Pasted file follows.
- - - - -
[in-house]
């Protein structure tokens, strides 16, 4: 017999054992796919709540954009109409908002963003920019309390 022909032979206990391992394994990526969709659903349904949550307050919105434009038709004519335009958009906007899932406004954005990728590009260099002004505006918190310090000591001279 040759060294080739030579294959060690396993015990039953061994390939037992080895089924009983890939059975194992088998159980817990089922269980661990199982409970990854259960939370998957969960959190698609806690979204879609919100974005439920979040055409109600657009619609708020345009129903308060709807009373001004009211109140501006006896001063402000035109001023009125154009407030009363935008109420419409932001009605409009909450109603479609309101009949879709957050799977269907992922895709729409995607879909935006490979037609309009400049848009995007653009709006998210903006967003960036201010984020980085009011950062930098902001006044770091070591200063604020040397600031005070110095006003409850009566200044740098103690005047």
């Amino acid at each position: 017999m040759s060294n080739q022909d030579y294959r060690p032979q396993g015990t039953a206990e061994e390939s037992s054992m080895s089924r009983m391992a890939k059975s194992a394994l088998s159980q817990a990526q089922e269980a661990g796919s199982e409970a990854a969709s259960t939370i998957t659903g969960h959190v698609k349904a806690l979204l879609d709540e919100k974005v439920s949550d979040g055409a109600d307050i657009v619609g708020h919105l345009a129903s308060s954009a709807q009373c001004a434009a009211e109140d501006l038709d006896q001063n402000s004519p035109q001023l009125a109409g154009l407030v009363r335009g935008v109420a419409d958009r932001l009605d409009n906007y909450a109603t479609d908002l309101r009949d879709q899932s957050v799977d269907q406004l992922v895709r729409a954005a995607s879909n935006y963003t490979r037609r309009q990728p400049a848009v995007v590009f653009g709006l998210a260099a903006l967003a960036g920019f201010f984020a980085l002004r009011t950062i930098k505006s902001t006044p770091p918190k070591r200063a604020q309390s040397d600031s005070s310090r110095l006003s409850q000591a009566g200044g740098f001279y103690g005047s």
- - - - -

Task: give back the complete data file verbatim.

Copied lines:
[in-house]
């Protein structure tokens, strides 16, 4: 017999054992796919709540954009109409908002963003920019309390 022909032979206990391992394994990526969709659903349904949550307050919105434009038709004519335009958009906007899932406004954005990728590009260099002004505006918190310090000591001279 040759060294080739030579294959060690396993015990039953061994390939037992080895089924009983890939059975194992088998159980817990089922269980661990199982409970990854259960939370998957969960959190698609806690979204879609919100974005439920979040055409109600657009619609708020345009129903308060709807009373001004009211109140501006006896001063402000035109001023009125154009407030009363935008109420419409932001009605409009909450109603479609309101009949879709957050799977269907992922895709729409995607879909935006490979037609309009400049848009995007653009709006998210903006967003960036201010984020980085009011950062930098902001006044770091070591200063604020040397600031005070110095006003409850009566200044740098103690005047």
């Amino acid at each position: 017999m040759s060294n080739q022909d030579y294959r060690p032979q396993g015990t039953a206990e061994e390939s037992s054992m080895s089924r009983m391992a890939k059975s194992a394994l088998s159980q817990a990526q089922e269980a661990g796919s199982e409970a990854a969709s259960t939370i998957t659903g969960h959190v698609k349904a806690l979204l879609d709540e919100k974005v439920s949550d979040g055409a109600d307050i657009v619609g708020h919105l345009a129903s308060s954009a709807q009373c001004a434009a009211e109140d501006l038709d006896q001063n402000s004519p035109q001023l009125a109409g154009l407030v009363r335009g935008v109420a419409d958009r932001l009605d409009n906007y909450a109603t479609d908002l309101r009949d879709q899932s957050v799977d269907q406004l992922v895709r729409a954005a995607s879909n935006y963003t490979r037609r309009q990728p400049a848009v995007v590009f653009g709006l998210a260099a903006l967003a960036g920019f201010f984020a980085l002004r009011t950062i930098k505006s902001t006044p770091p918190k070591r200063a604020q309390s040397d600031s005070s310090r110095l006003s409850q000591a009566g200044g740098f001279y103690g005047s």